Turkey has accused the Syrian Army of shelling Turkish positions in Idlib, killing six troops and a civilian, and wounding an additional seven soldiers, according to Al Jazeera.
Turkey's Defense Ministry said its military immediately hit back against Syrian positions, destroying the source of fire; however, it's unclear the extent to which the Syrian side suffered casualties. Turkey claims it's defensive attack killed and wounded scores of Syrian troops.
Defense officials further condemned the aggression given they say Turkey gave advanced notice of their coordinates as part of a cooperative agreement with Russia. But Russia responded Monday to the criticisms by saying the Turkish positions were hit out of a lack of information.
Though disputed by Syrian sources, President Erdogan subsequently claimed the Turkish counterattack killed between 30 and 35 Syrian troops, which involved fighter jets and artillery unleashed on Syria's military.
"Those who test Turkey's determination with such vile attacks will understand their mistake," he said, suggesting further Russia authorized such defensive strikes when needed. "It is not possible for us to remain silent when our soldiers are being martyred," Erdogan added.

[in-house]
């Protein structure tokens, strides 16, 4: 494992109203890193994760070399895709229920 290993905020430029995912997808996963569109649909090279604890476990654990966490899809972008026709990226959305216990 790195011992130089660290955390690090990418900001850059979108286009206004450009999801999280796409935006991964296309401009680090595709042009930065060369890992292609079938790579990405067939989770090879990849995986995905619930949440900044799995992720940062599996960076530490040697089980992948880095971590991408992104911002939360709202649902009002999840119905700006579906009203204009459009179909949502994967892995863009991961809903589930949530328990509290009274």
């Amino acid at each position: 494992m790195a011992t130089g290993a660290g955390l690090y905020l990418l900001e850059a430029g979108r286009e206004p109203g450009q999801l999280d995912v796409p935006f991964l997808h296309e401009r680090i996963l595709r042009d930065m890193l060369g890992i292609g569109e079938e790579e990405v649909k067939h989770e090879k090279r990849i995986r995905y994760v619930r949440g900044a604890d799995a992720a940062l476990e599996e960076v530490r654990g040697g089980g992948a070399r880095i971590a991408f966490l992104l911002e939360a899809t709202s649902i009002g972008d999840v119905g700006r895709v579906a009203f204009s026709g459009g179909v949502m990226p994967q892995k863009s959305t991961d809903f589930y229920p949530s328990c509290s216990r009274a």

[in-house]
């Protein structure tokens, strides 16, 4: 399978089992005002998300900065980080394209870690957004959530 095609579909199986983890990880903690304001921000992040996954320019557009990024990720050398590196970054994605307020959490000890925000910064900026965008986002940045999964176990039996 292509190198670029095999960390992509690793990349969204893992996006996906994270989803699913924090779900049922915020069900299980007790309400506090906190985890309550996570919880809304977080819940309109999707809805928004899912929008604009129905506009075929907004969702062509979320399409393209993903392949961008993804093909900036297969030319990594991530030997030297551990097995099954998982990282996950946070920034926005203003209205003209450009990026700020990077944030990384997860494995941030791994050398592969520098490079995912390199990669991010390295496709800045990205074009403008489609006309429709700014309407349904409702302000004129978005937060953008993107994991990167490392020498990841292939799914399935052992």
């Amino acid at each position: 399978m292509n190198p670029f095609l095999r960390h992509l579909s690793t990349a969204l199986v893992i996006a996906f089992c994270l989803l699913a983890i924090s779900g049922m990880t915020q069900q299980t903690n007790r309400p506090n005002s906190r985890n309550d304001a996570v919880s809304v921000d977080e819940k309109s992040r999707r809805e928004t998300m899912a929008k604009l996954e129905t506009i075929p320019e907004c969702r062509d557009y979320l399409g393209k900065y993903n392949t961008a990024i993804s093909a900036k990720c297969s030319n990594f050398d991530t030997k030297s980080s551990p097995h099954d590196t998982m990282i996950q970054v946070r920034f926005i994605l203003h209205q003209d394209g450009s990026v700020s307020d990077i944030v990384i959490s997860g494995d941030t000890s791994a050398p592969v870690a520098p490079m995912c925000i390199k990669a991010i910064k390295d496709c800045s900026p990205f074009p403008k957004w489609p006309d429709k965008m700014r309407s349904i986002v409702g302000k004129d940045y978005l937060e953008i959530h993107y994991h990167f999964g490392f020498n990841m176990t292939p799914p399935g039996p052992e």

However, Syrian Army statements and sources still say despite the Turkish interference they've advanced on the flashpoint town of Saraqeb, considered crucial to liberating Idlib.
In an alarming sign that the Syrian and Turkish armies could be on the brink of broader war in Idlib and northern Syria, the Britain-based opposition group Syrian Observatory for Human Rights, said Turkey shelled Syrian Army positions across three provinces, killing a total of eight soldiers as of Monday.
Ankara has said Damascus' push to take Idlib province is forcing hundreds of thousands of civilians to flee the assault towards the Turkish border, adding to Turkey's refugee woes, which it claims has now reached 3.5 million it is hosting in its borders.
Erdogan has threatened to act militarily against pro-Assad forces if they don't cease their destructive offensive in war-torn Idlib. It now appears he's making good on that threat, and we could see things escalate quickly — though it remains that Idlib is still recognized by the UN as sovereign Syrian soil (now occupied by al-Qaeda linked Hayat Tahrir al-Sham), which Assad has vowed to liberate "every inch" of.